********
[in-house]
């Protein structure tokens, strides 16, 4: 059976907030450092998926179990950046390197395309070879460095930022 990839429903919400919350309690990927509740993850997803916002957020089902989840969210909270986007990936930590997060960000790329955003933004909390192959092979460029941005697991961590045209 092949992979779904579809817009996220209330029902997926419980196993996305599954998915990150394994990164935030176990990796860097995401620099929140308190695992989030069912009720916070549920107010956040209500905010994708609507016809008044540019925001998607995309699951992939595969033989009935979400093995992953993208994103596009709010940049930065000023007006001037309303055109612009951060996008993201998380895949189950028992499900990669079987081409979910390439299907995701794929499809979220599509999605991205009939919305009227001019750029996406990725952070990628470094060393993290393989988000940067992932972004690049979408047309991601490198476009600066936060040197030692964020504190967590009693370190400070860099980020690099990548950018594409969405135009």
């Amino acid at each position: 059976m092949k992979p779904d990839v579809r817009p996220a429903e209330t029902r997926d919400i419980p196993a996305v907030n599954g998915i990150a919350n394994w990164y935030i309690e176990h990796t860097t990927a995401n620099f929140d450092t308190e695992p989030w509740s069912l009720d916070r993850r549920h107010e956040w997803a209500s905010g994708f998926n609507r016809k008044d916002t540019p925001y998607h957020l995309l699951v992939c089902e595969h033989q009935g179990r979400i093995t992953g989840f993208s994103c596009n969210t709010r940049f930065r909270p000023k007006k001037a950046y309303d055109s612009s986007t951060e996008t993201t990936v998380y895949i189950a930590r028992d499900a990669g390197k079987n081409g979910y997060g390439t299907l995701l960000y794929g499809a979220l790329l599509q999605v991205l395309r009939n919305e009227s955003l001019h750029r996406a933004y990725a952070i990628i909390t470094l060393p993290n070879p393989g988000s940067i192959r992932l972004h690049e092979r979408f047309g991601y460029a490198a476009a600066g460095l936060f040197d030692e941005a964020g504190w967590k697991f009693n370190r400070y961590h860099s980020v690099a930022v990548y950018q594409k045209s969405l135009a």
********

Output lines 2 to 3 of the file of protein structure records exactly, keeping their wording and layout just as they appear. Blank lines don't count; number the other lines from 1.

């Protein structure tokens, strides 16, 4: 059976907030450092998926179990950046390197395309070879460095930022 990839429903919400919350309690990927509740993850997803916002957020089902989840969210909270986007990936930590997060960000790329955003933004909390192959092979460029941005697991961590045209 092949992979779904579809817009996220209330029902997926419980196993996305599954998915990150394994990164935030176990990796860097995401620099929140308190695992989030069912009720916070549920107010956040209500905010994708609507016809008044540019925001998607995309699951992939595969033989009935979400093995992953993208994103596009709010940049930065000023007006001037309303055109612009951060996008993201998380895949189950028992499900990669079987081409979910390439299907995701794929499809979220599509999605991205009939919305009227001019750029996406990725952070990628470094060393993290393989988000940067992932972004690049979408047309991601490198476009600066936060040197030692964020504190967590009693370190400070860099980020690099990548950018594409969405135009």
């Amino acid at each position: 059976m092949k992979p779904d990839v579809r817009p996220a429903e209330t029902r997926d919400i419980p196993a996305v907030n599954g998915i990150a919350n394994w990164y935030i309690e176990h990796t860097t990927a995401n620099f929140d450092t308190e695992p989030w509740s069912l009720d916070r993850r549920h107010e956040w997803a209500s905010g994708f998926n609507r016809k008044d916002t540019p925001y998607h957020l995309l699951v992939c089902e595969h033989q009935g179990r979400i093995t992953g989840f993208s994103c596009n969210t709010r940049f930065r909270p000023k007006k001037a950046y309303d055109s612009s986007t951060e996008t993201t990936v998380y895949i189950a930590r028992d499900a990669g390197k079987n081409g979910y997060g390439t299907l995701l960000y794929g499809a979220l790329l599509q999605v991205l395309r009939n919305e009227s955003l001019h750029r996406a933004y990725a952070i990628i909390t470094l060393p993290n070879p393989g988000s940067i192959r992932l972004h690049e092979r979408f047309g991601y460029a490198a476009a600066g460095l936060f040197d030692e941005a964020g504190w967590k697991f009693n370190r400070y961590h860099s980020v690099a930022v990548y950018q594409k045209s969405l135009a």